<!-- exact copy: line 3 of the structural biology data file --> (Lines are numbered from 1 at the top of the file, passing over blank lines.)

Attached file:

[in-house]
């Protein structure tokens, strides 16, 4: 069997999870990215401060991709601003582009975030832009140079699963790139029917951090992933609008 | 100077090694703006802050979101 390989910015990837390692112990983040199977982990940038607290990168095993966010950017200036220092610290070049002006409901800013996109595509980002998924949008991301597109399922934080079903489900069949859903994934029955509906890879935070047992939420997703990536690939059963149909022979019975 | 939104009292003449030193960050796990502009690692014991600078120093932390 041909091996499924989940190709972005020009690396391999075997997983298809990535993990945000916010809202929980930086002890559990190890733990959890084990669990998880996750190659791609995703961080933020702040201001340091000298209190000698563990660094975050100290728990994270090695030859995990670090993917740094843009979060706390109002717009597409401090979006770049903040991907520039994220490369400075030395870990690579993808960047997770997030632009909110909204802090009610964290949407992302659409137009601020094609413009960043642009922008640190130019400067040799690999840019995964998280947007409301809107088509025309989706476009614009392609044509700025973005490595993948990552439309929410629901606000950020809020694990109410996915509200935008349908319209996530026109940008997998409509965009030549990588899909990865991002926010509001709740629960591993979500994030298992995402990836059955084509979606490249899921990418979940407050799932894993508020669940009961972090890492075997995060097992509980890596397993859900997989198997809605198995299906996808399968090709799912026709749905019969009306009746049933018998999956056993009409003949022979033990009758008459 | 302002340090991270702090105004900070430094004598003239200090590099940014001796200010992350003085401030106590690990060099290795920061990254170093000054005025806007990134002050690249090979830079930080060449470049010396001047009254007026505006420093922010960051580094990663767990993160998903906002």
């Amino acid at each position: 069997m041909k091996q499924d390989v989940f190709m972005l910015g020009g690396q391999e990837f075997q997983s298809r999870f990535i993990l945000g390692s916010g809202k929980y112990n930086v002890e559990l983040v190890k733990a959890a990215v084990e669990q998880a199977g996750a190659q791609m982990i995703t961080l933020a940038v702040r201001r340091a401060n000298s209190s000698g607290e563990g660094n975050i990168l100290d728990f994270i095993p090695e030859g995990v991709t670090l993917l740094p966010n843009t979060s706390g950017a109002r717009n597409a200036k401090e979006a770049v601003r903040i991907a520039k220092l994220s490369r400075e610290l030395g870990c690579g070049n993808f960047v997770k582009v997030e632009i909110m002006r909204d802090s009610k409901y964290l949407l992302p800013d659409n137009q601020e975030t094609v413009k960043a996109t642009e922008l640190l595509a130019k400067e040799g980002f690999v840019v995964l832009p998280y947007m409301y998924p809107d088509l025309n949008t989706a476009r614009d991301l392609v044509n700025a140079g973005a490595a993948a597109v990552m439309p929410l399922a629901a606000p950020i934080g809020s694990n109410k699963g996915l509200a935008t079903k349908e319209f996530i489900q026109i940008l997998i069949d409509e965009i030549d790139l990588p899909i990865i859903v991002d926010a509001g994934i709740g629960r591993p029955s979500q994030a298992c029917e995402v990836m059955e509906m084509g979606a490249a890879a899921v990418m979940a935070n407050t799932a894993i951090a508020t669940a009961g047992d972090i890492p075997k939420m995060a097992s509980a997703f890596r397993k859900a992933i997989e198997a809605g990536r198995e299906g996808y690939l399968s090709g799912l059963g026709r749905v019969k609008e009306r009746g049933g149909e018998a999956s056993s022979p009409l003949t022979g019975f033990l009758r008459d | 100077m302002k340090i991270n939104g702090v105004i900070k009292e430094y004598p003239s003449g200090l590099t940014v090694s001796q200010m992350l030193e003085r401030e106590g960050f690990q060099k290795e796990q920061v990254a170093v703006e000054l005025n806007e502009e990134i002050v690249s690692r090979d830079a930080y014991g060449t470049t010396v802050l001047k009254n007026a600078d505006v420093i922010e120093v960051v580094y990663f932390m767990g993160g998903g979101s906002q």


């Amino acid at each position: 069997m041909k091996q499924d390989v989940f190709m972005l910015g020009g690396q391999e990837f075997q997983s298809r999870f990535i993990l945000g390692s916010g809202k929980y112990n930086v002890e559990l983040v190890k733990a959890a990215v084990e669990q998880a199977g996750a190659q791609m982990i995703t961080l933020a940038v702040r201001r340091a401060n000298s209190s000698g607290e563990g660094n975050i990168l100290d728990f994270i095993p090695e030859g995990v991709t670090l993917l740094p966010n843009t979060s706390g950017a109002r717009n597409a200036k401090e979006a770049v601003r903040i991907a520039k220092l994220s490369r400075e610290l030395g870990c690579g070049n993808f960047v997770k582009v997030e632009i909110m002006r909204d802090s009610k409901y964290l949407l992302p800013d659409n137009q601020e975030t094609v413009k960043a996109t642009e922008l640190l595509a130019k400067e040799g980002f690999v840019v995964l832009p998280y947007m409301y998924p809107d088509l025309n949008t989706a476009r614009d991301l392609v044509n700025a140079g973005a490595a993948a597109v990552m439309p929410l399922a629901a606000p950020i934080g809020s694990n109410k699963g996915l509200a935008t079903k349908e319209f996530i489900q026109i940008l997998i069949d409509e965009i030549d790139l990588p899909i990865i859903v991002d926010a509001g994934i709740g629960r591993p029955s979500q994030a298992c029917e995402v990836m059955e509906m084509g979606a490249a890879a899921v990418m979940a935070n407050t799932a894993i951090a508020t669940a009961g047992d972090i890492p075997k939420m995060a097992s509980a997703f890596r397993k859900a992933i997989e198997a809605g990536r198995e299906g996808y690939l399968s090709g799912l059963g026709r749905v019969k609008e009306r009746g049933g149909e018998a999956s056993s022979p009409l003949t022979g019975f033990l009758r008459d | 100077m302002k340090i991270n939104g702090v105004i900070k009292e430094y004598p003239s003449g200090l590099t940014v090694s001796q200010m992350l030193e003085r401030e106590g960050f690990q060099k290795e796990q920061v990254a170093v703006e000054l005025n806007e502009e990134i002050v690249s690692r090979d830079a930080y014991g060449t470049t010396v802050l001047k009254n007026a600078d505006v420093i922010e120093v960051v580094y990663f932390m767990g993160g998903g979101s906002q």